... of why you need to determine whether adding more people really will enable you to make more money -- or not. Employees don't usually have the company's success as their #1 goal -- their goal is to make money for themselves. The two goals are somewhat aligned, but not perfectly.

Sterling chip Camden
Sterling chip Camden

Any time you get involved with government regulations, you can count on it being more complicated than you expect -- even if you expect complexity.

Sterling chip Camden
Sterling chip Camden

I've seen a lot of businesses fail simply because they grew too fast to know what they were doing.

Igor Royzis
Igor Royzis

Chip, thanks for expanding on this topic.

santeewelding
santeewelding

Or, you can write for money about the whole thing with your obviously sage and practiced eye. While not forgetting to mention the big hit you take when you hire or retain that first, not paying off until the third, or fourth, or fifth, whence comes the multiplied and unaccustomed money, and grief.

PMPsicle
PMPsicle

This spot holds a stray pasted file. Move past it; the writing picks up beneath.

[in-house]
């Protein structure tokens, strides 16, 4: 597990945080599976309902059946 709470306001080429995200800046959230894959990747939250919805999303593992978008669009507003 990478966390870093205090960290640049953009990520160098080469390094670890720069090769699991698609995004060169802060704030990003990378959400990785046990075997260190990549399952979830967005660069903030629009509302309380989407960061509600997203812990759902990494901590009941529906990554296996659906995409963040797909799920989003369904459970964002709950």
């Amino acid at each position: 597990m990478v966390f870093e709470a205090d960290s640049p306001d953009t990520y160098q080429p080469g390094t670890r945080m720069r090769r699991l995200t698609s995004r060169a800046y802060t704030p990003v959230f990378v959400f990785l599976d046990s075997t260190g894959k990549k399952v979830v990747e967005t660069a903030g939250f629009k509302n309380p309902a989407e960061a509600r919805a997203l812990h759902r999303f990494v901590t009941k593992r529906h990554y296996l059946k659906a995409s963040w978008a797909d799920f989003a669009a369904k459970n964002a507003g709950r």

I also know someone else who did that ... built a fairly large software developer, then lost the company to the hired President. Unfortunately, giving up the management side means you have to know the management side so well that you can govern without managing. A trick that many boards of directors still haven't managed. Glen Ford www.TrainingNOW.ca

santeewelding
santeewelding

Both coming in and going out. I've seen what you've seen. I meant to add above to "sage" and "practiced" some one-word appellation to convey the understanding and acceptance of others with which you write and respond. How's about "gracious"?

Sterling chip Camden
Sterling chip Camden

Thanks for the compliment -- it's always more comfortable to sit back and observe than it is to do something. Yes, economies of scale do mean something when you're at the bottom end of the scale.